HIGH POINT, N.C. -- Many people think of depression as an illness only adults suffer from; however, children and adolescents can also become depressed. In fact, about 5 percent of children and adolescents in the general population suffer from depression at any given point in time. Family history of depression or other mood disorders and certain environmental factors can put a child or teen at higher risk for becoming depressed.
The behavior of depressed children and teenagers often differs from the behavior of depressed adults. Signs of depression in children and adolescents include:
- Increased irritability, anger or hostility
- Acting out or sudden behavioral issues
- Decreased interest in activities or inability to enjoy previously favorite activities
- Frequent sadness, tearfulness, crying
- Persistent boredom; low energy
- Social isolation, poor communication
- Low self-esteem and guilt
- Extreme sensitivity to rejection or failure
- Difficulty with relationships
- Thoughts or expressions of suicide or self-destructive behavior
While many parents are familiar with the moodiness that often comes hand in hand with adolescence, symptoms of depression are more severe and last longer. The earlier depression is detected and diagnosed, the better the treatment outcomes. Therefore, if you suspect signs of depression in your child or teen, discuss it with their doctor immediately, as they may need a referral to a behavioral health professional.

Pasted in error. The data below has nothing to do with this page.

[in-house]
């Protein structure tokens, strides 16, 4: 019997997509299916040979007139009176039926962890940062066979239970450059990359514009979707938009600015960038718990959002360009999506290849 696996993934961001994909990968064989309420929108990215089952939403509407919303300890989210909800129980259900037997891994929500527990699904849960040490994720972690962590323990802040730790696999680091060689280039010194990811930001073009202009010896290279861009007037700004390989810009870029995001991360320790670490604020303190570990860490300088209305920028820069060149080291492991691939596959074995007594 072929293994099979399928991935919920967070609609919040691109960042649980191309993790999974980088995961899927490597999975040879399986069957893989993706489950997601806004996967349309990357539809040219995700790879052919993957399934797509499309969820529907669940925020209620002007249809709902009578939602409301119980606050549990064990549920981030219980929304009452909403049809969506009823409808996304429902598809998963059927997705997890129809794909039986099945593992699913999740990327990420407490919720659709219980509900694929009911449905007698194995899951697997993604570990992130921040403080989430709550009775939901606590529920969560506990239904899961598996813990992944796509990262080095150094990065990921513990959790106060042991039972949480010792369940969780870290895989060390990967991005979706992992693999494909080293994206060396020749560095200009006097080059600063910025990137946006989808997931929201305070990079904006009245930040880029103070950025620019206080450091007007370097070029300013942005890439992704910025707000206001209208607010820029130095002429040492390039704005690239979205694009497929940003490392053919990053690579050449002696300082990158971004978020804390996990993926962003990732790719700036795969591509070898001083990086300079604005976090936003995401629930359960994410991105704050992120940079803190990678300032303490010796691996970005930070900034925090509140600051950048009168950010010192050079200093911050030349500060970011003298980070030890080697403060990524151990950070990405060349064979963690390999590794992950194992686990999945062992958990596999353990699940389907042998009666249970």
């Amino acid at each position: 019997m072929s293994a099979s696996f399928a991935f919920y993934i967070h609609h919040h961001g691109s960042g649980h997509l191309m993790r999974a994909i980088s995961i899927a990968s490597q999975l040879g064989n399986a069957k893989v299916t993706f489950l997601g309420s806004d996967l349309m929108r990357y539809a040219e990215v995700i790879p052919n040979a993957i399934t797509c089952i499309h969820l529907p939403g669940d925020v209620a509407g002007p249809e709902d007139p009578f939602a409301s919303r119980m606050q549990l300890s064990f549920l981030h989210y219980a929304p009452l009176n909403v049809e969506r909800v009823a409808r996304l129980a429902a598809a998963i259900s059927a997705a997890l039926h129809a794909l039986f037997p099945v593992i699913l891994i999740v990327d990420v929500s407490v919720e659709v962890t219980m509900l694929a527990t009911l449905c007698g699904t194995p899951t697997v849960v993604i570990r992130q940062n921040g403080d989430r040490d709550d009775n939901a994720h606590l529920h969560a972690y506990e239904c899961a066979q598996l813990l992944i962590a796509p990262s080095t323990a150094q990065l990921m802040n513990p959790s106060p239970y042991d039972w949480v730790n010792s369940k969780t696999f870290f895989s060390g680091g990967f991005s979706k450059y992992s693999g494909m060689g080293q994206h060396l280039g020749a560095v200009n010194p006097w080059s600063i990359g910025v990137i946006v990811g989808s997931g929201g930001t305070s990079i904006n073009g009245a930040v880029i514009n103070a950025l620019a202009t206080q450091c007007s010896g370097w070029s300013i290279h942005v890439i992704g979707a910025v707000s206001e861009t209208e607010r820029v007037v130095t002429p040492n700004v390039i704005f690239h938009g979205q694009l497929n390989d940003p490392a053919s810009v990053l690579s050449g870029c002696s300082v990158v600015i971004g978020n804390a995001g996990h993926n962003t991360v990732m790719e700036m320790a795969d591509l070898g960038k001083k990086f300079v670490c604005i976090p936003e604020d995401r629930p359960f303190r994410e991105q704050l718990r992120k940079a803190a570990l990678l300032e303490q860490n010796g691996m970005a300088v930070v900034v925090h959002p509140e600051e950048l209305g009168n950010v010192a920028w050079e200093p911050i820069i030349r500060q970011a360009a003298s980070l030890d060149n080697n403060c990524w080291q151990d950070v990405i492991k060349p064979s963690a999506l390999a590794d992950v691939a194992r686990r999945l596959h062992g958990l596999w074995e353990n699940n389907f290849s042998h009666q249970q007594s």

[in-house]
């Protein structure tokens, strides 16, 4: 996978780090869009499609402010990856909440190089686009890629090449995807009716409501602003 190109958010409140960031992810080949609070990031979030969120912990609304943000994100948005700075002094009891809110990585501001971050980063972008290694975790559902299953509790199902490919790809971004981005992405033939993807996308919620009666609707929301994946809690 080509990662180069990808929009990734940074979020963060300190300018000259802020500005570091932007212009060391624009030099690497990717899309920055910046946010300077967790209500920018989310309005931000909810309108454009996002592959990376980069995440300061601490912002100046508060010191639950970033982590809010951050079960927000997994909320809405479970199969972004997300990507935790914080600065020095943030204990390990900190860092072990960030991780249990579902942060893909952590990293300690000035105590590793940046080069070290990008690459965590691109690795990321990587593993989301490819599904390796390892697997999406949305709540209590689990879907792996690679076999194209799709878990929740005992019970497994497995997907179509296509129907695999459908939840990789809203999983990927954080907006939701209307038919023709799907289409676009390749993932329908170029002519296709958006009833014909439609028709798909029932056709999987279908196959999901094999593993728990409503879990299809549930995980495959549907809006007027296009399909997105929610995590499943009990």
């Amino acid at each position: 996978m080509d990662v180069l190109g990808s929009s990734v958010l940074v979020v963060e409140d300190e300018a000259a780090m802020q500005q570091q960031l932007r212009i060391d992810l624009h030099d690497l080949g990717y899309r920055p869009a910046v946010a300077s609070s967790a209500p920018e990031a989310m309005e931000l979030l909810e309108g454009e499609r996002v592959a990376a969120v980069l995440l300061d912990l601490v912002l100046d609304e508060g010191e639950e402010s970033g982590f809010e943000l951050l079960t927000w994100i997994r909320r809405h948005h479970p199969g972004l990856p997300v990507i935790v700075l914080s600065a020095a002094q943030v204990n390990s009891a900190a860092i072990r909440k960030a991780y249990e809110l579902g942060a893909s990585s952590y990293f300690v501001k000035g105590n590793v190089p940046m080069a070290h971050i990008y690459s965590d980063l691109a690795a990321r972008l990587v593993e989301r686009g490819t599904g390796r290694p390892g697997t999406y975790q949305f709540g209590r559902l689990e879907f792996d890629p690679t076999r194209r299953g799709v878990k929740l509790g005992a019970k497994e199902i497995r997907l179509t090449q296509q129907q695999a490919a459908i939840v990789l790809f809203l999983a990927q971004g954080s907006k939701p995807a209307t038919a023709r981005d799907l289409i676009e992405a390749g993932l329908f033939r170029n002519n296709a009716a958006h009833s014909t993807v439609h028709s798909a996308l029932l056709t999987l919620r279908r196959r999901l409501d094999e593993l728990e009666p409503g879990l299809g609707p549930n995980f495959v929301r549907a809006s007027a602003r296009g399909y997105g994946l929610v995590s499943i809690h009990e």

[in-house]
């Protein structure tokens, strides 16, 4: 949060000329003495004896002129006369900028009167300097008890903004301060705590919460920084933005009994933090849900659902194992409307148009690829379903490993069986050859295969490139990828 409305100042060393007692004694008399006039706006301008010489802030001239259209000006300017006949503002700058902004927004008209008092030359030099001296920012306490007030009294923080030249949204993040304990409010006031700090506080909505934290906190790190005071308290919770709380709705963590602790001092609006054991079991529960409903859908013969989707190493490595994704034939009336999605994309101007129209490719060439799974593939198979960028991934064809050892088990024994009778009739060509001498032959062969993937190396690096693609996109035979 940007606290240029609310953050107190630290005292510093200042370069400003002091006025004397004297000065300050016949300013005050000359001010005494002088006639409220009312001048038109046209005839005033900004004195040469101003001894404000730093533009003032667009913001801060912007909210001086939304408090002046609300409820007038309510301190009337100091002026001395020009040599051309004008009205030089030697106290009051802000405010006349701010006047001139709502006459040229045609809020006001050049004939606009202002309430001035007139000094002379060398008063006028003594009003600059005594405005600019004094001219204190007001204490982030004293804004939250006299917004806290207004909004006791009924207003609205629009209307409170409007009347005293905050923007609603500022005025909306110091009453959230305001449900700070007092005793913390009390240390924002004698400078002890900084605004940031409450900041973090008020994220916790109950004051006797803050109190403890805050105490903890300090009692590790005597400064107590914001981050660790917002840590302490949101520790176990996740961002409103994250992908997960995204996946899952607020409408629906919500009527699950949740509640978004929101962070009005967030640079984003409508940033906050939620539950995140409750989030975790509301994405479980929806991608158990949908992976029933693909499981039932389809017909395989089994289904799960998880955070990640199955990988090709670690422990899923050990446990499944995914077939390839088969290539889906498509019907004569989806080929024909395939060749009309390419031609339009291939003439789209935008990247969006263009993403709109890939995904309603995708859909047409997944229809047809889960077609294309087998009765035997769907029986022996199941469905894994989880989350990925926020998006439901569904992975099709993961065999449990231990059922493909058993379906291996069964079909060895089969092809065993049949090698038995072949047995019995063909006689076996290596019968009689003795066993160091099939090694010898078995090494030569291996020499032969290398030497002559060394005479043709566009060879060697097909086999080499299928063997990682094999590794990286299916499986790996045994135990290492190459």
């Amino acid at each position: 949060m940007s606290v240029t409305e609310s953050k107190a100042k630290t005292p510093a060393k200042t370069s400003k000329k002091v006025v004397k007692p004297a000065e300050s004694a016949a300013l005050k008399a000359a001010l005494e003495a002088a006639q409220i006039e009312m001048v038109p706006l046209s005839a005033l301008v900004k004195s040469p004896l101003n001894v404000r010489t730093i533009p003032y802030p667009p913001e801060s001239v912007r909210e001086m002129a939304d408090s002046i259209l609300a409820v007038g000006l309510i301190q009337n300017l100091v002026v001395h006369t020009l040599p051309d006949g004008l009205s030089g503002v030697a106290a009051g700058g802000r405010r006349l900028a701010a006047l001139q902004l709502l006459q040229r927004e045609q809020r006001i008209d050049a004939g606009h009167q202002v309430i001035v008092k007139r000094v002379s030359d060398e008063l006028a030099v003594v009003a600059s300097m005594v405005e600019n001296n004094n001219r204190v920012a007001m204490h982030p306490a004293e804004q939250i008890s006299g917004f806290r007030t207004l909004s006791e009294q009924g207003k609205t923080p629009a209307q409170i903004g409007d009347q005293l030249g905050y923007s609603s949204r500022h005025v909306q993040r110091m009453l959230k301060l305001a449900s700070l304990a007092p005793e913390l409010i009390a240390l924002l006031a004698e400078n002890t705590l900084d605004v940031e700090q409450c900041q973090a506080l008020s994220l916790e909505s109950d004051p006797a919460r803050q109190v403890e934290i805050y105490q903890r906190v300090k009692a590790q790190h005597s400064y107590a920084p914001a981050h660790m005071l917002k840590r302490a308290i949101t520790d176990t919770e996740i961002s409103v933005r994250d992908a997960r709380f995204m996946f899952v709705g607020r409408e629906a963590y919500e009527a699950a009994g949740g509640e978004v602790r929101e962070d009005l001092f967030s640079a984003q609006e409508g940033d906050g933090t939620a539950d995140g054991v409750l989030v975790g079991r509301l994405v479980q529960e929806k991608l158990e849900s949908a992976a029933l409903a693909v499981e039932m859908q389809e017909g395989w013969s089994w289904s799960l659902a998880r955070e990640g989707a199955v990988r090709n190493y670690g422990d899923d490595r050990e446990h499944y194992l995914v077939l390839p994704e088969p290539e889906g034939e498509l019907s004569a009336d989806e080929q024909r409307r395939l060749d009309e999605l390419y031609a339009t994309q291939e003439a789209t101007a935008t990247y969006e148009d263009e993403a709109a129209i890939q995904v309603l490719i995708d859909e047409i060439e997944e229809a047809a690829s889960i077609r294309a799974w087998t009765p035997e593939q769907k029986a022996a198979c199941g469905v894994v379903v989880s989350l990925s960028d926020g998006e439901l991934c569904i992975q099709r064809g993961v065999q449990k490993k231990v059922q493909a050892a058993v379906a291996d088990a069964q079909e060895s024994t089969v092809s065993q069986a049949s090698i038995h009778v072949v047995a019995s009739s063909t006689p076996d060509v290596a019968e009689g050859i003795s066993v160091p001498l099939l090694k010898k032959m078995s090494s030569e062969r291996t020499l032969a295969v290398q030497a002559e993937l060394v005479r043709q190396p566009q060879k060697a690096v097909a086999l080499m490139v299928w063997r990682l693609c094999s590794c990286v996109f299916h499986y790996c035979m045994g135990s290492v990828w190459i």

Cone Health Behavioral Health Services has an extensive network of behavioral health professionals, specializing in children and adolescents. The most recent addition to the team in Reidsville, Dr. Deborah Ross, received fellowship training in child and adolescent psychiatry and is now accepting new patients. For more information or appointments, call her office at (336)349-4454.
Dr. Deborah Ross is a psychiatrist at Cone Health Behavioral Health in Reidsville. Dr. Ross received her Doctor of Medicine from The University of Minnesota in 1987. She completed her residency in adult psychiatry at Duke University in 1990, and a fellowship in child & adolescent psychiatry at UNC Hospitals in 1992.